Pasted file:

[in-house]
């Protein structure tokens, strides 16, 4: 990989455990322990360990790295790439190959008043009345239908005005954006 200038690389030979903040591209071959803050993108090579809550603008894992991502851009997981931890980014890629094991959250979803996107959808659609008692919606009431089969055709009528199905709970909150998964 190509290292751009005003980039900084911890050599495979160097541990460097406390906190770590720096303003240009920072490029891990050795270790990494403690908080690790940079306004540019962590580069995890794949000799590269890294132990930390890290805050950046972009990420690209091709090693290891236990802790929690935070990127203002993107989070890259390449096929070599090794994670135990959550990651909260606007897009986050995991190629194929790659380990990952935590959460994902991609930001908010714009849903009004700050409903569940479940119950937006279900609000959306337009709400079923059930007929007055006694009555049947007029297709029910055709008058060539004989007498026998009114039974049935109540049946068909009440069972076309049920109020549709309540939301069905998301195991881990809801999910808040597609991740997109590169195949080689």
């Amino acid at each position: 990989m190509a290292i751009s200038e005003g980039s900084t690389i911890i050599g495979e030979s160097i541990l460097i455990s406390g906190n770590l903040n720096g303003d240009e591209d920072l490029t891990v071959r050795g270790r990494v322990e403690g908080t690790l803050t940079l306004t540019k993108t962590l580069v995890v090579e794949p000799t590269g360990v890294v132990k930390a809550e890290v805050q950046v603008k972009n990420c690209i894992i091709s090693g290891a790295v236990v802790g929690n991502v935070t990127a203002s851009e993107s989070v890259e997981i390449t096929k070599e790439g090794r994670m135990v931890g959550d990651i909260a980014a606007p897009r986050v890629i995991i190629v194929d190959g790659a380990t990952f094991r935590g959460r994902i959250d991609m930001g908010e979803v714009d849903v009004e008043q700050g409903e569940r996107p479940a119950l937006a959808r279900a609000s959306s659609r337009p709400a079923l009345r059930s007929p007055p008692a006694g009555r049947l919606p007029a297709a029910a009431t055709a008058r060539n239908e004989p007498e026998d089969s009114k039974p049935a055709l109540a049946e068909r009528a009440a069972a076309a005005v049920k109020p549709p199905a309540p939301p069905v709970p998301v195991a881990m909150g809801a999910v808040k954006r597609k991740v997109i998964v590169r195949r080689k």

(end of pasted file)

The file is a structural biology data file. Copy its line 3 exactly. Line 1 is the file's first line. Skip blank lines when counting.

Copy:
């Amino acid at each position: 990989m190509a290292i751009s200038e005003g980039s900084t690389i911890i050599g495979e030979s160097i541990l460097i455990s406390g906190n770590l903040n720096g303003d240009e591209d920072l490029t891990v071959r050795g270790r990494v322990e403690g908080t690790l803050t940079l306004t540019k993108t962590l580069v995890v090579e794949p000799t590269g360990v890294v132990k930390a809550e890290v805050q950046v603008k972009n990420c690209i894992i091709s090693g290891a790295v236990v802790g929690n991502v935070t990127a203002s851009e993107s989070v890259e997981i390449t096929k070599e790439g090794r994670m135990v931890g959550d990651i909260a980014a606007p897009r986050v890629i995991i190629v194929d190959g790659a380990t990952f094991r935590g959460r994902i959250d991609m930001g908010e979803v714009d849903v009004e008043q700050g409903e569940r996107p479940a119950l937006a959808r279900a609000s959306s659609r337009p709400a079923l009345r059930s007929p007055p008692a006694g009555r049947l919606p007029a297709a029910a009431t055709a008058r060539n239908e004989p007498e026998d089969s009114k039974p049935a055709l109540a049946e068909r009528a009440a069972a076309a005005v049920k109020p549709p199905a309540p939301p069905v709970p998301v195991a881990m909150g809801a999910v808040k954006r597609k991740v997109i998964v590169r195949r080689k």